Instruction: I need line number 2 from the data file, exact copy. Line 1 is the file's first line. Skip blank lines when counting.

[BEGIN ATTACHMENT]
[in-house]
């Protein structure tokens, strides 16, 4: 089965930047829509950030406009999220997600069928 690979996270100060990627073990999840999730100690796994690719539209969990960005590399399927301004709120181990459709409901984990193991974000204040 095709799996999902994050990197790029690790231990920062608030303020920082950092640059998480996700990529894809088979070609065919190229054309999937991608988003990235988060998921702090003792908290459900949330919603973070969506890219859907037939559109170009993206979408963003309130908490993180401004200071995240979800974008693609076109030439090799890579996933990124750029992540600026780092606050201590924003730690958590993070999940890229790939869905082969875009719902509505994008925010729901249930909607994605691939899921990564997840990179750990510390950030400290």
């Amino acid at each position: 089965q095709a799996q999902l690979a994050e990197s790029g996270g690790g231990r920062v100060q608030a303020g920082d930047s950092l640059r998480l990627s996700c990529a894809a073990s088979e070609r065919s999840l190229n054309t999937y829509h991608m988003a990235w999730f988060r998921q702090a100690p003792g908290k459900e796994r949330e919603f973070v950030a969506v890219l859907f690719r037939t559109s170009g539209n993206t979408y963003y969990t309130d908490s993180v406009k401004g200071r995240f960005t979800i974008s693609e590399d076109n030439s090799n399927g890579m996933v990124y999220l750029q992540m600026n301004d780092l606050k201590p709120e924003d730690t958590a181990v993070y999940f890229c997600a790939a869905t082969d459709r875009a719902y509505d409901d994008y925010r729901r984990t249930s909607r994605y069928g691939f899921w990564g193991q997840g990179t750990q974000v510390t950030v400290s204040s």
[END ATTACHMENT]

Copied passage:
């Protein structure tokens, strides 16, 4: 089965930047829509950030406009999220997600069928 690979996270100060990627073990999840999730100690796994690719539209969990960005590399399927301004709120181990459709409901984990193991974000204040 095709799996999902994050990197790029690790231990920062608030303020920082950092640059998480996700990529894809088979070609065919190229054309999937991608988003990235988060998921702090003792908290459900949330919603973070969506890219859907037939559109170009993206979408963003309130908490993180401004200071995240979800974008693609076109030439090799890579996933990124750029992540600026780092606050201590924003730690958590993070999940890229790939869905082969875009719902509505994008925010729901249930909607994605691939899921990564997840990179750990510390950030400290």